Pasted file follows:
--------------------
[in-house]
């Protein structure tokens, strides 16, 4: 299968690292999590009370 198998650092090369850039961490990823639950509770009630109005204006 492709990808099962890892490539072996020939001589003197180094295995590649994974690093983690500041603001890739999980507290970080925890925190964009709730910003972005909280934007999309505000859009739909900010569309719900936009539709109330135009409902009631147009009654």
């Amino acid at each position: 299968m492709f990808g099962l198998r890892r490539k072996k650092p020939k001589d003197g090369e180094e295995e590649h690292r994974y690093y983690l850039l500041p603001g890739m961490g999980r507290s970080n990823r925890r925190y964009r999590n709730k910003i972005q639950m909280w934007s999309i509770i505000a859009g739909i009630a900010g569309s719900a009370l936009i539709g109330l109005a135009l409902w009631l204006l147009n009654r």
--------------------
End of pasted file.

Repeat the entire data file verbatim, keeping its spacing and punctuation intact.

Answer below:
[in-house]
């Protein structure tokens, strides 16, 4: 299968690292999590009370 198998650092090369850039961490990823639950509770009630109005204006 492709990808099962890892490539072996020939001589003197180094295995590649994974690093983690500041603001890739999980507290970080925890925190964009709730910003972005909280934007999309505000859009739909900010569309719900936009539709109330135009409902009631147009009654």
């Amino acid at each position: 299968m492709f990808g099962l198998r890892r490539k072996k650092p020939k001589d003197g090369e180094e295995e590649h690292r994974y690093y983690l850039l500041p603001g890739m961490g999980r507290s970080n990823r925890r925190y964009r999590n709730k910003i972005q639950m909280w934007s999309i509770i505000a859009g739909i009630a900010g569309s719900a009370l936009i539709g109330l109005a135009l409902w009631l204006l147009n009654r």